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>> for more on the volatile situation in egypt, i spoke a brief time ago with a visiting egyptian professor at the national defense university. kareem, you are a career diplomat under president mubarek. how dangerously polarized is egypt tonight? >> well, i think that the starting point, i think, is to comprehend the magnitude of what we've seen in egypt. i mean, the latest crisis, of course, was trigered by a protest movement that has been building up over the course of the last year and what we've seen on the streets of cairo starting from june 30 and over the course of the next few days was that over 20 million egyptians have taken to the streets against president morsi. that, i think, by all accounts has truly been an historic milestone. we may be looking at the largest political demonstration in recent history. >> but even so has the army
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overreached itself by supporting an elected president? >> i think in terms of the army's motivations, i think the military was extremely reluctant to take this step. they did not want the developments to reach a crisis point. i think time and again they sought to defuse the political situation by urging president morsi to reconcile with the broad majority of egyptians who feel that he had cheated them of their revolution in 2011 and as the army and the protesters recognize those efforts had failed. >> so is that at the roots of the turmoil? has that dashed expectations? >> i think most egyptians feel their revolution has gone astray. the aspirations for a more inclusive government, for a more pluralistic political order were not realized over the last year
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and hence we've seen this groundswell of opposition take root in the streets, not only of cairo, but those 20 million egyptians have been protesting nationwide, both in cairo and in the other provinces throughout the country. >> how can the divide now be healed? what's the best way forward? >> not only, as the military has mentioned but the wrong coalition that were represented in the trees -- streets of cairo. the campaign that launched the recent waves of protests, the opposition movements that joined those protests, one theme they have emphasized is the need for national reconciliation. >> what does that mean? >> that means that the door is wide open for the political justice army, the political arm of the muslim brother hood to come to the table and join the negotiations for the transitional phase.
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>> but why should anyone have any faith in elections after what's happened? >> if we go back to the election of president morsi. he was elected by a theiro margin of 00,000 votes. roughly 1.3% of the vote that was in the last presidential elections. i think, as president obama said, elections do not mean democracy. democracy ultimately rests on it will of the governed and i think as we've seen over the last few days, the current government has lost it will and consent of the government. >> thank you very much for joining us. >> thank you. >> in other news, the diplomatic row over the whereabouts of edward snowden has taken another twist in bolivia, leftest supporters rallied in a show of support for president evo morales. evidence was that mr. guroden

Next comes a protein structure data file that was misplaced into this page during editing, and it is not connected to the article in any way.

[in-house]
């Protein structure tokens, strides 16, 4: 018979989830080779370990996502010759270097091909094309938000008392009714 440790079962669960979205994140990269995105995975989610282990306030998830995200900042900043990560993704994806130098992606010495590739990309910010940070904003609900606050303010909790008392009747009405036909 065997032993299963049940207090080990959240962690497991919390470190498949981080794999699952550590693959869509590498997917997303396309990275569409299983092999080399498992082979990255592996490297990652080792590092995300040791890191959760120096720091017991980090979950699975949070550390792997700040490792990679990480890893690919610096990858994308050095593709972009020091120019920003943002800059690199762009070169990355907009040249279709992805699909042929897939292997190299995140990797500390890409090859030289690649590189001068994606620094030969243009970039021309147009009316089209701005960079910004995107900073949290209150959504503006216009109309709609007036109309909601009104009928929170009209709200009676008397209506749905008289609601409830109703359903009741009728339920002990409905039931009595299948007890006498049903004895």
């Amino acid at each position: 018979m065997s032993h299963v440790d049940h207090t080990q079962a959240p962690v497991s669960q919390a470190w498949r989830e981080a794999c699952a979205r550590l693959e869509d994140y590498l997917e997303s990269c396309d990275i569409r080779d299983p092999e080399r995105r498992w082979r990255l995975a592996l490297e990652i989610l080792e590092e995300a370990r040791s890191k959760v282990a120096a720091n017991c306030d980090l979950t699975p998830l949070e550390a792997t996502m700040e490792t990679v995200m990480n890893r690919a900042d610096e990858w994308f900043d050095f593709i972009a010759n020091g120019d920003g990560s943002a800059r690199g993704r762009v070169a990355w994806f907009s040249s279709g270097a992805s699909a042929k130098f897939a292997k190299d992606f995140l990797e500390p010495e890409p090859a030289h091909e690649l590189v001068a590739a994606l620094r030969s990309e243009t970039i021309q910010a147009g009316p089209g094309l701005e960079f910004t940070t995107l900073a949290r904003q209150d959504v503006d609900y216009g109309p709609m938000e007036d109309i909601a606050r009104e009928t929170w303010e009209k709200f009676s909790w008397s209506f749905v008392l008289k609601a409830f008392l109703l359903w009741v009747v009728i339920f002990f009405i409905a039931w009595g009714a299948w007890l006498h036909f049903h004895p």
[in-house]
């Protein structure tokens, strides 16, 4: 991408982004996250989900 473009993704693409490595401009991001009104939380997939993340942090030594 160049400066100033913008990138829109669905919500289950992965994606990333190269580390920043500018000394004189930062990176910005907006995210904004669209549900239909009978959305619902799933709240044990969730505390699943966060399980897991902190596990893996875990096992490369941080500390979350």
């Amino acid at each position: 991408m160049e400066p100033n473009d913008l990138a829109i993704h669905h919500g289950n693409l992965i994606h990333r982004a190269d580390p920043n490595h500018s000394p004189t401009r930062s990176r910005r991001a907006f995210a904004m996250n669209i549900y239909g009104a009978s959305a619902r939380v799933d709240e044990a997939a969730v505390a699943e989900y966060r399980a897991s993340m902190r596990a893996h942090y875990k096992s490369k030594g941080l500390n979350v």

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was -- snowden was on the plane earlier in week when it was denied european access. to be his predecessors declared saints by pope francis. the vatican recently credited john paul ii with the performance of a miracle, a development that clears his path to sainthood. the syrian rebel fighter who provoked outrage and horror when pictures emerged of him eating body parts of a boston soldier has told the bbc he had to do it so terrify and humiliate his enis -- enemies. he's the leader of a group of swivelians who stand accused of killing. a warning, this report contains very disturbing images and
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content. >> sierra has been a brutal and brutalizing conflict. the rebels have been fighting like this for two years. desperate, often one-sided battle. one of the very first men to take up arms has earned a terrible notoriety. abu sakar is known as the cannibal rebel. not a far fetchled claim. he stands over a fallen enemy slicing into the body. we will eat your hearts and your livers, he declares. ritual bite. a this was a depraveled act against men's law, against god's law. are you sorry that you did it?
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i didn't want to do this. i had to, he says. we have to terrify the enemy, humiliate them, just as they do to us. then they won't dare to be herever sbu-sakar is after months of this he wanted to fit back. like many in rebel-held areas, he'd lost people. what if they took your father and mother away and slaughtered your brothers and uncle and aunt? all this happened to me. they slaughtered my neighbors. he's talking about the jabar massacre. abu sakar says he's fighting the man who did this.